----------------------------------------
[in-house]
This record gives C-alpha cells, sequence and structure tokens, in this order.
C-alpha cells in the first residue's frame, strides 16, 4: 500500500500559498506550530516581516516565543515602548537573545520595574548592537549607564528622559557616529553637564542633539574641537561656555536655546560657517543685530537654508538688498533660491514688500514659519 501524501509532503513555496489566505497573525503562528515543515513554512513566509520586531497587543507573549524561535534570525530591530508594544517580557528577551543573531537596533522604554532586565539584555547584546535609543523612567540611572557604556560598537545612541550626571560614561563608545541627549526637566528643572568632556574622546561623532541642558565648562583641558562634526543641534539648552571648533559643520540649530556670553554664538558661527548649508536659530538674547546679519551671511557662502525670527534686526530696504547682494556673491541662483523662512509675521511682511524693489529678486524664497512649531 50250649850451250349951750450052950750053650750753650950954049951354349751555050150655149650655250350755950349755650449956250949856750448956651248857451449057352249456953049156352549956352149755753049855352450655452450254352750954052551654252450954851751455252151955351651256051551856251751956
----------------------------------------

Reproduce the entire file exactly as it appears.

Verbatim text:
[in-house]
This record gives C-alpha cells, sequence and structure tokens, in this order.
C-alpha cells in the first residue's frame, strides 16, 4: 500500500500559498506550530516581516516565543515602548537573545520595574548592537549607564528622559557616529553637564542633539574641537561656555536655546560657517543685530537654508538688498533660491514688500514659519 501524501509532503513555496489566505497573525503562528515543515513554512513566509520586531497587543507573549524561535534570525530591530508594544517580557528577551543573531537596533522604554532586565539584555547584546535609543523612567540611572557604556560598537545612541550626571560614561563608545541627549526637566528643572568632556574622546561623532541642558565648562583641558562634526543641534539648552571648533559643520540649530556670553554664538558661527548649508536659530538674547546679519551671511557662502525670527534686526530696504547682494556673491541662483523662512509675521511682511524693489529678486524664497512649531 50250649850451250349951750450052950750053650750753650950954049951354349751555050150655149650655250350755950349755650449956250949856750448956651248857451449057352249456953049156352549956352149755753049855352450655452450254352750954052551654252450954851751455252151955351651256051551856251751956